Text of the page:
Mid Arizona Border, Part 3
Much of the midsection of the Arizona border
with Mexico is comprised of the Tohono O'odham Indian Reservation
-- also known as The Nation.
The Nation is comprised of about 5,000 square
miles and shares a 75 mile border with the Republic of Mexico.
As the violence in Mexico increases, the Tohono
O'odham Reservation becomes a vast freeway for drug smugglers
and violent Guatemalan, Honduran, and El Salvadoran gangs entering
the United States.
On Thursday, June 17, 2004 at 9:30 AM a representative
of The Tohono O'odham Nation gave sworn testimony before congress
and asked for immediate assitance to protect the people of these
lands from the mounting border violence.
The entire transcript is HERE.
The highlights of the transcript include:
Because of the lack of border
security resources and attention to the Nation, illegal immigration
through our Reservation has become a prime avenue of choice for
undocumented immigrants and drug trafficking activities traveling
into the United States. This has created urgent challenges to
protect against possible terrorists coming through a very vulnerable
location on our Reservation.
In 2002 and 2003, 1,500 undocumented
immigrants crossed our tribal lands each day.
Illegal narcotics seizures have more than doubled in the last
3 years to over 65,000 lbs. in 2002. It is no longer just Mexican
nationals crossing our reservation land. Over the last year, undocumented
immigrants from Guatemala, Honduras, and Central America have
been apprehended on our Nation. In 2002, 4,300 vehicles were used
for illegal drug and immigrant smuggling. A total of 517 stolen
vehicles were recovered on tribal land. From January 2003 to today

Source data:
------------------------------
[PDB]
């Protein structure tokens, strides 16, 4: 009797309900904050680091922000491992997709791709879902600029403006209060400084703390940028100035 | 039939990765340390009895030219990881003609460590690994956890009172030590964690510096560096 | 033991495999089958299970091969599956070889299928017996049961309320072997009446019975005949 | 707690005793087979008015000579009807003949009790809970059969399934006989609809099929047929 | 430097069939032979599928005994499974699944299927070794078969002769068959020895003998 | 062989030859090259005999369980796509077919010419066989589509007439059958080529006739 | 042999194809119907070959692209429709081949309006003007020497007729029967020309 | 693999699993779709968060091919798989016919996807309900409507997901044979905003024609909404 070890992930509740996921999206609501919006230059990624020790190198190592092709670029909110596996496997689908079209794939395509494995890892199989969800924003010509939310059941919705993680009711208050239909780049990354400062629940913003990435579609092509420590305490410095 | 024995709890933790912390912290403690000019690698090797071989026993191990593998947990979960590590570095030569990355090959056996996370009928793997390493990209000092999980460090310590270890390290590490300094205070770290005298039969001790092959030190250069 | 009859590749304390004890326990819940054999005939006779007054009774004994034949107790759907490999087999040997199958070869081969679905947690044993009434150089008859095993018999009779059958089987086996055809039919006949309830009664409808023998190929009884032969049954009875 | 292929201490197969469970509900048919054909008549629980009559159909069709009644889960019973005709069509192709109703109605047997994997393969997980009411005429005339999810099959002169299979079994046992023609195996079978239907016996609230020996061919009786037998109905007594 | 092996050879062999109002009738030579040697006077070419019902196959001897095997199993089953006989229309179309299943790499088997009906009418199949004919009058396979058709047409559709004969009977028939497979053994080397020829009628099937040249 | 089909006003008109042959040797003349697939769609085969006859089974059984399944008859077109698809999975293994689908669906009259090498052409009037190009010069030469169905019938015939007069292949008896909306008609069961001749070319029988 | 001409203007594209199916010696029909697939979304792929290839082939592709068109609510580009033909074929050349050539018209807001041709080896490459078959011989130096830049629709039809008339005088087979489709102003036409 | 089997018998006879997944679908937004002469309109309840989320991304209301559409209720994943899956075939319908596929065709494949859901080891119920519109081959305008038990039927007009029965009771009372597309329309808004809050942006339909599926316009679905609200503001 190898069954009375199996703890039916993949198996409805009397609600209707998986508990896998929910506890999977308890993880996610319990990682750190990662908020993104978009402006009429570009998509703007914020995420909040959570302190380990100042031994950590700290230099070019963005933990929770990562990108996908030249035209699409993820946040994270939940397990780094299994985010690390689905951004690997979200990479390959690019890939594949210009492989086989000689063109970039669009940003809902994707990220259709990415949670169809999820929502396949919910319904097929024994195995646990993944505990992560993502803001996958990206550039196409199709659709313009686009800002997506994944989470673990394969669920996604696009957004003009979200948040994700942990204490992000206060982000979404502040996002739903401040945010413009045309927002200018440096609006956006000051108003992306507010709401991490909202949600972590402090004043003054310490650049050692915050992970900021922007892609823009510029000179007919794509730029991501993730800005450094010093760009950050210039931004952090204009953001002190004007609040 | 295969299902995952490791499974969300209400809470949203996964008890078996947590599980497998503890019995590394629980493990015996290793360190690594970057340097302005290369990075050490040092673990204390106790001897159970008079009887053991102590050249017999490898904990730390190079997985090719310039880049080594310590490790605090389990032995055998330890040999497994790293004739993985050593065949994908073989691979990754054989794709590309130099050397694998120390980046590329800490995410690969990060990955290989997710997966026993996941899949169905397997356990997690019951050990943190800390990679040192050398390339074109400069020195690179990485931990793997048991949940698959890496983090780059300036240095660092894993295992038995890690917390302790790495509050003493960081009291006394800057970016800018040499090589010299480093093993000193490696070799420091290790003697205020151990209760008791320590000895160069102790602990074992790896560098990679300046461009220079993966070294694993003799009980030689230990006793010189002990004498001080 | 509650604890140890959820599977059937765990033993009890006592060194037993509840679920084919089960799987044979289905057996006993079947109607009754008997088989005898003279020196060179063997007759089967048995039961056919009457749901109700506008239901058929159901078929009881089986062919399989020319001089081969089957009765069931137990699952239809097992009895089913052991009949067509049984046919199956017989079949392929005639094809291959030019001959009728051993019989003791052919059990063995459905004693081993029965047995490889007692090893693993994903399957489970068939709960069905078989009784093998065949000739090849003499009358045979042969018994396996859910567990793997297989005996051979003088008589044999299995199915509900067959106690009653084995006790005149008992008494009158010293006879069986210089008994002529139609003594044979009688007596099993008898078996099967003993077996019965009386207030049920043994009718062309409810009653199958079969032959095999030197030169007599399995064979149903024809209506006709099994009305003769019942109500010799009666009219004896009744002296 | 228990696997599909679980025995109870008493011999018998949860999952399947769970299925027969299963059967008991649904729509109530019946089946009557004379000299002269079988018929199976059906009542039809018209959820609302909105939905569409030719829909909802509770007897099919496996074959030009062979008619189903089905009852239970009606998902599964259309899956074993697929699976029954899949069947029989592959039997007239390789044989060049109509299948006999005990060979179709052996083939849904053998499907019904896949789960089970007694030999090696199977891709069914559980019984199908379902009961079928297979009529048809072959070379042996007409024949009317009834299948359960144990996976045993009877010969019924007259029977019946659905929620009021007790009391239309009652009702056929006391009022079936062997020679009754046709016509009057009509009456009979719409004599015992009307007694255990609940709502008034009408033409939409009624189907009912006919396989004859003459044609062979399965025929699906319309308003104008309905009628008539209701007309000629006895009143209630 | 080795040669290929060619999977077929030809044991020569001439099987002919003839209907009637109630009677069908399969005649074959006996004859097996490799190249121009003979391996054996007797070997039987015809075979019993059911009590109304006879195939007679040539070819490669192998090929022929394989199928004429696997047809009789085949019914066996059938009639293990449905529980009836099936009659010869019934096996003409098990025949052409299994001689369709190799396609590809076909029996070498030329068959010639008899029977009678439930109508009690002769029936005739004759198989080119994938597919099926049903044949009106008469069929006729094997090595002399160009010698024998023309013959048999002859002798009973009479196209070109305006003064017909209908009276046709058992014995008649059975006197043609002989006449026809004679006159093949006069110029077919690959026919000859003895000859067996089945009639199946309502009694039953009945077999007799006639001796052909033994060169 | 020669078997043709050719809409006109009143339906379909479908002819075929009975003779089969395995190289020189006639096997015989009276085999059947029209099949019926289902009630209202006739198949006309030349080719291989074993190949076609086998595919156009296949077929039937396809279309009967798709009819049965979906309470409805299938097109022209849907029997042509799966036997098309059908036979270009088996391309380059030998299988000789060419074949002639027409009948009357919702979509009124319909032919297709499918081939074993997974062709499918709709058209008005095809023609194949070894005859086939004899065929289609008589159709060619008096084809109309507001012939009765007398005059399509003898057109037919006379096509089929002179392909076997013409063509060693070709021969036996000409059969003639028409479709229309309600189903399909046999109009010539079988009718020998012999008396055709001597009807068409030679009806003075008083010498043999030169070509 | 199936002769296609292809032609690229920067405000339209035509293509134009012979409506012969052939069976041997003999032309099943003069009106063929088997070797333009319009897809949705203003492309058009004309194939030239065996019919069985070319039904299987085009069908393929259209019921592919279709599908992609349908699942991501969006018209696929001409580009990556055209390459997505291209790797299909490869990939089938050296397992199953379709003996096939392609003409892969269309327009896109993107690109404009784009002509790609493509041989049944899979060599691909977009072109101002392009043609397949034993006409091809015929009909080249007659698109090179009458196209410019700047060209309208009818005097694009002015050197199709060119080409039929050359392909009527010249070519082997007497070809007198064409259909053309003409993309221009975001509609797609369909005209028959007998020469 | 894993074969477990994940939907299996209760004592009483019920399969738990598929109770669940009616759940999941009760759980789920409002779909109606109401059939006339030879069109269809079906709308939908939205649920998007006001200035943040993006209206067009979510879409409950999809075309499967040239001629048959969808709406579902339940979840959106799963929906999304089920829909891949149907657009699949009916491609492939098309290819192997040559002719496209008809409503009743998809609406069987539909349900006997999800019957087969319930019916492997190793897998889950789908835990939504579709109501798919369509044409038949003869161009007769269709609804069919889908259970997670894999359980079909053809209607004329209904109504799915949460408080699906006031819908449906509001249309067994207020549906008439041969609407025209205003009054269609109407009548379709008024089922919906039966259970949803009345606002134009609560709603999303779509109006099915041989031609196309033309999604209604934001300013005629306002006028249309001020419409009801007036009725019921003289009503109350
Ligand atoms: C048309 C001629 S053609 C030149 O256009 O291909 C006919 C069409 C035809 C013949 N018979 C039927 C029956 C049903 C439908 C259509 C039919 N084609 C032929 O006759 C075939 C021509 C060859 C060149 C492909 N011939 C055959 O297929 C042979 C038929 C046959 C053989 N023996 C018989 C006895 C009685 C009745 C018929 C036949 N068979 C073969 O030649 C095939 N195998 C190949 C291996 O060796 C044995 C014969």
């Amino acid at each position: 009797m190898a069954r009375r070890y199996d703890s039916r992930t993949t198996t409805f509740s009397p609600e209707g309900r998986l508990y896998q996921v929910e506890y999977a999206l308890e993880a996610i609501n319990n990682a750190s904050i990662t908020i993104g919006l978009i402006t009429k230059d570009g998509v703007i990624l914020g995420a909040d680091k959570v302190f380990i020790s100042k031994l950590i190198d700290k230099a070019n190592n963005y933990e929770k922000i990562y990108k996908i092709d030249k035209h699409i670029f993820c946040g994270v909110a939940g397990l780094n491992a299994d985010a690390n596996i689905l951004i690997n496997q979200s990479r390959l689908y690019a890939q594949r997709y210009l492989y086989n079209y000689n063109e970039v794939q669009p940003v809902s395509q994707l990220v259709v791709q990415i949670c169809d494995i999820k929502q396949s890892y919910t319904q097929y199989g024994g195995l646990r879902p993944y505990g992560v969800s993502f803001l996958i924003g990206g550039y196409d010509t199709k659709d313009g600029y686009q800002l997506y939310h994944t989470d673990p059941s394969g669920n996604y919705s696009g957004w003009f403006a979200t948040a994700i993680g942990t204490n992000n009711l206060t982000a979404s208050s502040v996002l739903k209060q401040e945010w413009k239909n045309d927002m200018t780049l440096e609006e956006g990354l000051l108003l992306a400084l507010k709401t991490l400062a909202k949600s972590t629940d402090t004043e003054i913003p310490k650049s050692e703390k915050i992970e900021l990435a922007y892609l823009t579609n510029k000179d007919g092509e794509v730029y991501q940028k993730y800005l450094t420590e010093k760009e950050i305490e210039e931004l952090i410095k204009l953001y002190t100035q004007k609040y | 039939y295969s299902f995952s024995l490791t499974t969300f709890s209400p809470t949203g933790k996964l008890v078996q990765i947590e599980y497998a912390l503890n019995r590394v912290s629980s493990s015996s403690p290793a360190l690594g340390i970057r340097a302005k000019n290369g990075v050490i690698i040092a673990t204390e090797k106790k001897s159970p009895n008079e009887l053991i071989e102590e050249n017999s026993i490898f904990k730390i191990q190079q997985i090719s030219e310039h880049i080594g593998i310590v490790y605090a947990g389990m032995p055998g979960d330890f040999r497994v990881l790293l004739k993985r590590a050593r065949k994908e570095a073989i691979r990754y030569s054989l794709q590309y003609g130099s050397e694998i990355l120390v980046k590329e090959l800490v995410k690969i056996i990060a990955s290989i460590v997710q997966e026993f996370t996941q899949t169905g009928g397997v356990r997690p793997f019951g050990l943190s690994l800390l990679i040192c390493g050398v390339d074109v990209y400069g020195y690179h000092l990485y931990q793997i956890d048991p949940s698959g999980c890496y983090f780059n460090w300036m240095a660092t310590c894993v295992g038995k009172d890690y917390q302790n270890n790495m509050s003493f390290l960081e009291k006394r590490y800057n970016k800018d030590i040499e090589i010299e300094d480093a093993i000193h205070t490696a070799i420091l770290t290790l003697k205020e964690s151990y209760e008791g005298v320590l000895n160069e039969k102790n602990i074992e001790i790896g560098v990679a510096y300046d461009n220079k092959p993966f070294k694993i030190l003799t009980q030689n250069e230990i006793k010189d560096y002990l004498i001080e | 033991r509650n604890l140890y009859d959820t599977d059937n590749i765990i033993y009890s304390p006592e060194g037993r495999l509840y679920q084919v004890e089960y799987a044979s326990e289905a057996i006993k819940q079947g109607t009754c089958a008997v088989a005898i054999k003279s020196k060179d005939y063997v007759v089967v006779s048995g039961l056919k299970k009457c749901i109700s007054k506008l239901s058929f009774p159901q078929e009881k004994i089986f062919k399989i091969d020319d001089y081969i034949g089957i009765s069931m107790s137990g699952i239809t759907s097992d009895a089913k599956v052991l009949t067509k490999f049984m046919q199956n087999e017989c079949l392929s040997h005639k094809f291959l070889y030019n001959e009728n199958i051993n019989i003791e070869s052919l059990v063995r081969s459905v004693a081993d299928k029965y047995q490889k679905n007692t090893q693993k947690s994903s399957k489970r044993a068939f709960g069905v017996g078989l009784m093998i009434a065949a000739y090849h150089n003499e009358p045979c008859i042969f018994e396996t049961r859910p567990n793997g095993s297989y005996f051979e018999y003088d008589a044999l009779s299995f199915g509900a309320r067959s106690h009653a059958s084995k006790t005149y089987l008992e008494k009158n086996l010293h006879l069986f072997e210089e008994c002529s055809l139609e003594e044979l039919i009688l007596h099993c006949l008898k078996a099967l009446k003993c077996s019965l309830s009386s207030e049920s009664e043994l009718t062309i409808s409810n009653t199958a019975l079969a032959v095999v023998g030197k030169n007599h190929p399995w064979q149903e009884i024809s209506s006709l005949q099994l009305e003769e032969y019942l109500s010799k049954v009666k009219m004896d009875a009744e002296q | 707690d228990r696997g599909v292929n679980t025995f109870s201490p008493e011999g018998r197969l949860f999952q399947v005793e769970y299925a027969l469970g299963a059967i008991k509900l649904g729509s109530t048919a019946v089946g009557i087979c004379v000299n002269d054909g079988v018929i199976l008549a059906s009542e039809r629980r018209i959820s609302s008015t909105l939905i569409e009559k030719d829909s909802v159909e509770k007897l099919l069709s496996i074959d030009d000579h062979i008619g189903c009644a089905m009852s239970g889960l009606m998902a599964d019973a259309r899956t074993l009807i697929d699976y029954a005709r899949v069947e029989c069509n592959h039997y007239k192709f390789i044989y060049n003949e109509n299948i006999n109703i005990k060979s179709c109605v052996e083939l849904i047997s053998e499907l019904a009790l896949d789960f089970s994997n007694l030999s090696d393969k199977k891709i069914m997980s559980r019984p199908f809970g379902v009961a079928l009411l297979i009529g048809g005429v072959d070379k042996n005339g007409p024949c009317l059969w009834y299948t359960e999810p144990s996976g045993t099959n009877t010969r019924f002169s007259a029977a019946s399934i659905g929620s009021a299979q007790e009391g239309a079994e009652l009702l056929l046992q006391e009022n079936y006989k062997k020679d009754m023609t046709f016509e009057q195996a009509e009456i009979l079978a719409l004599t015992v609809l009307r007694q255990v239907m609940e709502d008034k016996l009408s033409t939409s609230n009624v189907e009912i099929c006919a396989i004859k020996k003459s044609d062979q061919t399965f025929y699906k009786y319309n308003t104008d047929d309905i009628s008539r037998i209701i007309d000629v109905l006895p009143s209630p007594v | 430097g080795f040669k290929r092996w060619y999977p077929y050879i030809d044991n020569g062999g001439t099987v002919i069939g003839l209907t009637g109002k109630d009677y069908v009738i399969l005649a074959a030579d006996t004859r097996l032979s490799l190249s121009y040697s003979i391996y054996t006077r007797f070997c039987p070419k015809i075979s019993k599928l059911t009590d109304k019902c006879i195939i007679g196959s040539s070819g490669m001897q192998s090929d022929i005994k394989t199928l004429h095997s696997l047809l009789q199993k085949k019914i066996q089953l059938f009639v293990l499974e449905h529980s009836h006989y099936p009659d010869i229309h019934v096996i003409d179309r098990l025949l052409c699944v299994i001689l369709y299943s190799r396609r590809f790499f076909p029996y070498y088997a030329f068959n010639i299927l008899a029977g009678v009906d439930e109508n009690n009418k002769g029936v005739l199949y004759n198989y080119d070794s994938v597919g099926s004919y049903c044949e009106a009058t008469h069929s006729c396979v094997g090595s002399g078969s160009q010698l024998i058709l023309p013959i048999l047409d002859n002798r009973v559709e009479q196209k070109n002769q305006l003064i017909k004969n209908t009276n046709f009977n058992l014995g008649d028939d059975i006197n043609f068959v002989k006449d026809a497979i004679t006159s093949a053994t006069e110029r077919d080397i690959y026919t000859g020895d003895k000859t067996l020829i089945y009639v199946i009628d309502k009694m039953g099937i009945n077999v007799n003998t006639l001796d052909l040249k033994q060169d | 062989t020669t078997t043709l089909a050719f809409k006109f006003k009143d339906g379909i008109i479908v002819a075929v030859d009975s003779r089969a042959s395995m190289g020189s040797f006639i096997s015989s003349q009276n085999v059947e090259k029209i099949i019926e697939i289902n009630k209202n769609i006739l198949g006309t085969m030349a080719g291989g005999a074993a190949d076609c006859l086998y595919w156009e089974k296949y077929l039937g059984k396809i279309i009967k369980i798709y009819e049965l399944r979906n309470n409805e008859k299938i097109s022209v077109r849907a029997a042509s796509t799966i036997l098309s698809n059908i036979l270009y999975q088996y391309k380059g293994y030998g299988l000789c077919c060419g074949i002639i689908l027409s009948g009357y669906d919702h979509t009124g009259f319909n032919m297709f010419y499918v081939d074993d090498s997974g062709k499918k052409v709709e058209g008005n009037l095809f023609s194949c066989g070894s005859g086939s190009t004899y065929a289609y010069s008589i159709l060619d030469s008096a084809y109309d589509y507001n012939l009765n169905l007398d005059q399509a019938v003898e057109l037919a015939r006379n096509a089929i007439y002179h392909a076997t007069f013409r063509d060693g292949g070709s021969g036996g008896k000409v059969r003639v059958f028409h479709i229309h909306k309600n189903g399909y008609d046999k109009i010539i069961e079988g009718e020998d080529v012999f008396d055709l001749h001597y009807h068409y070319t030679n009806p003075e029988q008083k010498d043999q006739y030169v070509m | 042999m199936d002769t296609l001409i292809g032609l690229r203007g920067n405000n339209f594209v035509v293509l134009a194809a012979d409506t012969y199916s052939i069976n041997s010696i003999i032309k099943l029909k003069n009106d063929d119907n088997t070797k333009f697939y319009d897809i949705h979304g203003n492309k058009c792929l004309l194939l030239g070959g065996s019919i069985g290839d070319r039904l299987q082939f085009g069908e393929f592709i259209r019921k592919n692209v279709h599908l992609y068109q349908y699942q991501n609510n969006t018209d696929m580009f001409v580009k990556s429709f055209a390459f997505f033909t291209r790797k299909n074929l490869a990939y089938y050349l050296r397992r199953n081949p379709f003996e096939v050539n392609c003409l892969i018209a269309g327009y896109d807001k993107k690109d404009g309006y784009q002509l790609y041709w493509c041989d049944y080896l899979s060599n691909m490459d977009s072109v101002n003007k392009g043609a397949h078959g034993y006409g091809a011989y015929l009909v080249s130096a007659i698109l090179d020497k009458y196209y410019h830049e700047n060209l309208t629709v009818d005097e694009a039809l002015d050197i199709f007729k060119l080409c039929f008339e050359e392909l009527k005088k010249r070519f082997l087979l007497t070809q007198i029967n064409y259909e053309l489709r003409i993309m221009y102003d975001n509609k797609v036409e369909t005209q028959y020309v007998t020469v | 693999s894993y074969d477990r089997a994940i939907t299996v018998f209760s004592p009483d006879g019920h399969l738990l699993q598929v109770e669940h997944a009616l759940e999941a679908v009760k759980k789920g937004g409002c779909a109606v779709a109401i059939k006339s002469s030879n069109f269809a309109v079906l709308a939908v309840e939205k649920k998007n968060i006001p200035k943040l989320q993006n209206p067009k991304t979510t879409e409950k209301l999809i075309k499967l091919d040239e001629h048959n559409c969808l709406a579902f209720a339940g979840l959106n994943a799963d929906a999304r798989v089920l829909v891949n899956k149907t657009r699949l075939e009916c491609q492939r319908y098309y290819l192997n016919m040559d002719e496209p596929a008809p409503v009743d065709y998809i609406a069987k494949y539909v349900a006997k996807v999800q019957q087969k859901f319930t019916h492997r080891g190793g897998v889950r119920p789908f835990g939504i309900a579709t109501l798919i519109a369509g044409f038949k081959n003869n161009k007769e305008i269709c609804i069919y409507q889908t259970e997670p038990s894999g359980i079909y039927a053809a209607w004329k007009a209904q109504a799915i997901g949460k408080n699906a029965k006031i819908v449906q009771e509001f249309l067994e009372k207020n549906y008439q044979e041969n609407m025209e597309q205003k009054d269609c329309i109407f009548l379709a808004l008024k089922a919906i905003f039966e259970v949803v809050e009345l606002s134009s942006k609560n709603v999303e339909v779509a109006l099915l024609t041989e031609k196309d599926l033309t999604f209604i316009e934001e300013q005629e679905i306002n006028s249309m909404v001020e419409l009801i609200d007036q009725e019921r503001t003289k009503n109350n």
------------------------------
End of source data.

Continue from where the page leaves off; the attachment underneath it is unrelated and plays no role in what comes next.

(June 17, 2004), 2,675 abandoned vehicles were found on the reservation
with 308 stolen vehicles used for criminal activities en route
to Mexico. These vehicles were stolen in Tucson, Phoenix, and
Chandler etc and used for illegal activity.
In FY 2002-2003, the U.S.
Border Patrol-Casa Grande Sector apprehended 55,514 undocumented
immigrants on our lands.
The 75 mile stretch of international border
along the Tohono O'odham Nation continues to be very vulnerable
due to the limited border infrastructure and the extreme lack
of resources and technology along the border. Moreover, the ever
increasing influx of undocumented immigrants and narcotics crossing
through our Reservation renders the region an extremely difficult
and dangerous area to secure.
Equally devastating is the adverse impact
on our cultural resources and traditions as our Tribal elders
no longer gather ceremonial plants in the desert for fear
of their safety.
The above, was taken directly from the sworn transcript which
is linked again as well, HERE.
Why is this tragedy so different from all the rest along our
border? . Because you can now compare the sworn testimony of the
Indian Nation's representative begging for help to save his homes,
families, and children from the violence of the border with the
way the sixth largest newspaper in the US -- the San Diego Union
Newspaper -- handled the very same topic. So on one hand you have
sworn under oath testimony and the other you have headlines sending
everyone on a trip to a land only Karl Rove knows well.